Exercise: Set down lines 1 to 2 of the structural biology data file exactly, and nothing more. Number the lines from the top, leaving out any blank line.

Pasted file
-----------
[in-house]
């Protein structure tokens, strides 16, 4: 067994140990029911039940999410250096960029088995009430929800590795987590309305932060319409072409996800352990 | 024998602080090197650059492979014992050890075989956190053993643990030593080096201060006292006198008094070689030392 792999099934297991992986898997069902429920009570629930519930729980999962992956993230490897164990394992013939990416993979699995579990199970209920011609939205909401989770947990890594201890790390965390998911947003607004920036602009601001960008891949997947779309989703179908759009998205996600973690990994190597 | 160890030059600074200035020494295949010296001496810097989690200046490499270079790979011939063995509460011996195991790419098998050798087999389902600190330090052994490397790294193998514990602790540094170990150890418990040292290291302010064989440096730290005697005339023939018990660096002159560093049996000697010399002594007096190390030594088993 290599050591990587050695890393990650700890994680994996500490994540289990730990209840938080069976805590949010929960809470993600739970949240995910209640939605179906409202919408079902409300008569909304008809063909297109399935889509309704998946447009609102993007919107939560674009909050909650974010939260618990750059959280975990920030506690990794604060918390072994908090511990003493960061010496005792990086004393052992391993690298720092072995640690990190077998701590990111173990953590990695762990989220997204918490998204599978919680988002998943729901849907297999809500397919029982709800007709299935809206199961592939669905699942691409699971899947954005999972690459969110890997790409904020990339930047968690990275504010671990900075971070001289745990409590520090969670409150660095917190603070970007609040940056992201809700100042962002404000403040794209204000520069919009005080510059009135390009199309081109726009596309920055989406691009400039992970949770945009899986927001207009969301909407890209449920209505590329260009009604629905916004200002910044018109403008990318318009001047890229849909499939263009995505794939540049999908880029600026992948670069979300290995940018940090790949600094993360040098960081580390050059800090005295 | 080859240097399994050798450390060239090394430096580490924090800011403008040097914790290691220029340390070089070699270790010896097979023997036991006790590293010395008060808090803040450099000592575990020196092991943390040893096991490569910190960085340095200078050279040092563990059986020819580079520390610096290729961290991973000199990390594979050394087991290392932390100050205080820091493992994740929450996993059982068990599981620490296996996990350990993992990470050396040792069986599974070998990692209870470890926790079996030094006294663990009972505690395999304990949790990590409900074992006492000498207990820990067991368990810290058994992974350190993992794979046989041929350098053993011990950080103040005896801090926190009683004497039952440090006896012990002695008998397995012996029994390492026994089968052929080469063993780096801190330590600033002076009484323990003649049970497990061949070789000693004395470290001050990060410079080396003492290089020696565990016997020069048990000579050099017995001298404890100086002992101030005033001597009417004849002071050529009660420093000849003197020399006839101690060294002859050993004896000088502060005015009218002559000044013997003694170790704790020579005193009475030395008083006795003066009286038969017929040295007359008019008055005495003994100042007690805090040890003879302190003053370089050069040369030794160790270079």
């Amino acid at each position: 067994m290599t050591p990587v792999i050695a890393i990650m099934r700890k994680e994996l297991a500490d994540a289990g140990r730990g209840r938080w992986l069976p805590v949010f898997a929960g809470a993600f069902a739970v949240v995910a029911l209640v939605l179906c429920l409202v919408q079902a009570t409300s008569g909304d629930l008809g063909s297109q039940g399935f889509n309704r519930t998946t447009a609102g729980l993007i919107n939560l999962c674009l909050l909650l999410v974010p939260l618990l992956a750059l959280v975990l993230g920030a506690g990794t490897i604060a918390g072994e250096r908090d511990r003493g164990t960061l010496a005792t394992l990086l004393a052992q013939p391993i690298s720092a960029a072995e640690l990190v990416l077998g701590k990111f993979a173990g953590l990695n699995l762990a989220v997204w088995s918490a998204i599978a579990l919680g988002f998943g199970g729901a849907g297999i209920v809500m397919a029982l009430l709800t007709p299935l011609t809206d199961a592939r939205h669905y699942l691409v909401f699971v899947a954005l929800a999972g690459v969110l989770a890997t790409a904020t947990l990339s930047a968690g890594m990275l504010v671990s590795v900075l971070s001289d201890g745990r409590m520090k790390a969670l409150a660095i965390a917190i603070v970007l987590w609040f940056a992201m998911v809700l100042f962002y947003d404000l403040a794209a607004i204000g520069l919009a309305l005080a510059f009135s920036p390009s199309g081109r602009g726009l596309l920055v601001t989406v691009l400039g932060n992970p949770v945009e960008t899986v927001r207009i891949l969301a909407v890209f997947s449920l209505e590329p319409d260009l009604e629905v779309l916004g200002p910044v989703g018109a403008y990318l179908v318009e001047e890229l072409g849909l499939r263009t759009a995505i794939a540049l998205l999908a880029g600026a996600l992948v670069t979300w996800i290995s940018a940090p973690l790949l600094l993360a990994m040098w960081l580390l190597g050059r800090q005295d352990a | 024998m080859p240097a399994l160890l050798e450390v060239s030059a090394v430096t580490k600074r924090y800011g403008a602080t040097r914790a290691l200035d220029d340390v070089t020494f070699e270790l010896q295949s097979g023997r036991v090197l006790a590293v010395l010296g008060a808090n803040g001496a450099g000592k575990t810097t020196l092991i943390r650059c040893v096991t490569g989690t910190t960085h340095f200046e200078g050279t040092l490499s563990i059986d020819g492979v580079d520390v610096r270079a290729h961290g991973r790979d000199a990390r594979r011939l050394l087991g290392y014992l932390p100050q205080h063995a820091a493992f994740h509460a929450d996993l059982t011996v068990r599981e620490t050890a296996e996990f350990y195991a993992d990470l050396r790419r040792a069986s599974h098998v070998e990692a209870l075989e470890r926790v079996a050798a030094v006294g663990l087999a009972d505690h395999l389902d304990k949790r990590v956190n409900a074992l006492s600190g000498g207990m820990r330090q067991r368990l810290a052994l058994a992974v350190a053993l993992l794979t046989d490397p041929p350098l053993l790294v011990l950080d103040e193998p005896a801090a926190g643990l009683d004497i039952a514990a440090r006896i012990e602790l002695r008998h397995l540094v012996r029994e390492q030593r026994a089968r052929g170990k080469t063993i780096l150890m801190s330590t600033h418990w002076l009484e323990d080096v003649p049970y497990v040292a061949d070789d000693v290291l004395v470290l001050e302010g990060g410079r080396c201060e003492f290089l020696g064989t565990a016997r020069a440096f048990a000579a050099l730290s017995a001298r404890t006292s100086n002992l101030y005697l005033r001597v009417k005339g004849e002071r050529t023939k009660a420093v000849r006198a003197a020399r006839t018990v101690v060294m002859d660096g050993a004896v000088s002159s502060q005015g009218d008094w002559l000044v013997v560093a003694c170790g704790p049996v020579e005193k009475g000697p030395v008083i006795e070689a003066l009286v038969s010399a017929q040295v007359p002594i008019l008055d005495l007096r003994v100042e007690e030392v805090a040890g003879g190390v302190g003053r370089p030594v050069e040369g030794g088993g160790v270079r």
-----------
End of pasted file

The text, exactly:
[in-house]
């Protein structure tokens, strides 16, 4: 067994140990029911039940999410250096960029088995009430929800590795987590309305932060319409072409996800352990 | 024998602080090197650059492979014992050890075989956190053993643990030593080096201060006292006198008094070689030392 792999099934297991992986898997069902429920009570629930519930729980999962992956993230490897164990394992013939990416993979699995579990199970209920011609939205909401989770947990890594201890790390965390998911947003607004920036602009601001960008891949997947779309989703179908759009998205996600973690990994190597 | 160890030059600074200035020494295949010296001496810097989690200046490499270079790979011939063995509460011996195991790419098998050798087999389902600190330090052994490397790294193998514990602790540094170990150890418990040292290291302010064989440096730290005697005339023939018990660096002159560093049996000697010399002594007096190390030594088993 290599050591990587050695890393990650700890994680994996500490994540289990730990209840938080069976805590949010929960809470993600739970949240995910209640939605179906409202919408079902409300008569909304008809063909297109399935889509309704998946447009609102993007919107939560674009909050909650974010939260618990750059959280975990920030506690990794604060918390072994908090511990003493960061010496005792990086004393052992391993690298720092072995640690990190077998701590990111173990953590990695762990989220997204918490998204599978919680988002998943729901849907297999809500397919029982709800007709299935809206199961592939669905699942691409699971899947954005999972690459969110890997790409904020990339930047968690990275504010671990900075971070001289745990409590520090969670409150660095917190603070970007609040940056992201809700100042962002404000403040794209204000520069919009005080510059009135390009199309081109726009596309920055989406691009400039992970949770945009899986927001207009969301909407890209449920209505590329260009009604629905916004200002910044018109403008990318318009001047890229849909499939263009995505794939540049999908880029600026992948670069979300290995940018940090790949600094993360040098960081580390050059800090005295 | 080859240097399994050798450390060239090394430096580490924090800011403008040097914790290691220029340390070089070699270790010896097979023997036991006790590293010395008060808090803040450099000592575990020196092991943390040893096991490569910190960085340095200078050279040092563990059986020819580079520390610096290729961290991973000199990390594979050394087991290392932390100050205080820091493992994740929450996993059982068990599981620490296996996990350990993992990470050396040792069986599974070998990692209870470890926790079996030094006294663990009972505690395999304990949790990590409900074992006492000498207990820990067991368990810290058994992974350190993992794979046989041929350098053993011990950080103040005896801090926190009683004497039952440090006896012990002695008998397995012996029994390492026994089968052929080469063993780096801190330590600033002076009484323990003649049970497990061949070789000693004395470290001050990060410079080396003492290089020696565990016997020069048990000579050099017995001298404890100086002992101030005033001597009417004849002071050529009660420093000849003197020399006839101690060294002859050993004896000088502060005015009218002559000044013997003694170790704790020579005193009475030395008083006795003066009286038969017929040295007359008019008055005495003994100042007690805090040890003879302190003053370089050069040369030794160790270079």